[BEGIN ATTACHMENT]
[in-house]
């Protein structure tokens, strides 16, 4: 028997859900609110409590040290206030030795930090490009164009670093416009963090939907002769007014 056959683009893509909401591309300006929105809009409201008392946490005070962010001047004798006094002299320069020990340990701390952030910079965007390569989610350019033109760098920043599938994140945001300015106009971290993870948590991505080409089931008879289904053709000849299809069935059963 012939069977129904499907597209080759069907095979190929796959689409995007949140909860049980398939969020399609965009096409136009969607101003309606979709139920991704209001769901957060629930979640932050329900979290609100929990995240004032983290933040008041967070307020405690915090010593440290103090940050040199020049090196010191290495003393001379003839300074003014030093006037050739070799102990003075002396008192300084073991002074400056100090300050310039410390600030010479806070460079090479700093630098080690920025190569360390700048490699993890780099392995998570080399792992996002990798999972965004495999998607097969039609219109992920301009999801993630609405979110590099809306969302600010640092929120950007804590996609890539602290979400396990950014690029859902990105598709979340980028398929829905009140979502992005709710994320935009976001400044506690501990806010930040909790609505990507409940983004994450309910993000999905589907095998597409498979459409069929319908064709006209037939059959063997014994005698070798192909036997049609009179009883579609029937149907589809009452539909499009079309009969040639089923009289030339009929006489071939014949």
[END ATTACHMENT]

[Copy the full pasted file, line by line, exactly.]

[in-house]
């Protein structure tokens, strides 16, 4: 028997859900609110409590040290206030030795930090490009164009670093416009963090939907002769007014 056959683009893509909401591309300006929105809009409201008392946490005070962010001047004798006094002299320069020990340990701390952030910079965007390569989610350019033109760098920043599938994140945001300015106009971290993870948590991505080409089931008879289904053709000849299809069935059963 012939069977129904499907597209080759069907095979190929796959689409995007949140909860049980398939969020399609965009096409136009969607101003309606979709139920991704209001769901957060629930979640932050329900979290609100929990995240004032983290933040008041967070307020405690915090010593440290103090940050040199020049090196010191290495003393001379003839300074003014030093006037050739070799102990003075002396008192300084073991002074400056100090300050310039410390600030010479806070460079090479700093630098080690920025190569360390700048490699993890780099392995998570080399792992996002990798999972965004495999998607097969039609219109992920301009999801993630609405979110590099809306969302600010640092929120950007804590996609890539602290979400396990950014690029859902990105598709979340980028398929829905009140979502992005709710994320935009976001400044506690501990806010930040909790609505990507409940983004994450309910993000999905589907095998597409498979459409069929319908064709006209037939059959063997014994005698070798192909036997049609009179009883579609029937149907589809009452539909499009079309009969040639089923009289030339009929006489071939014949």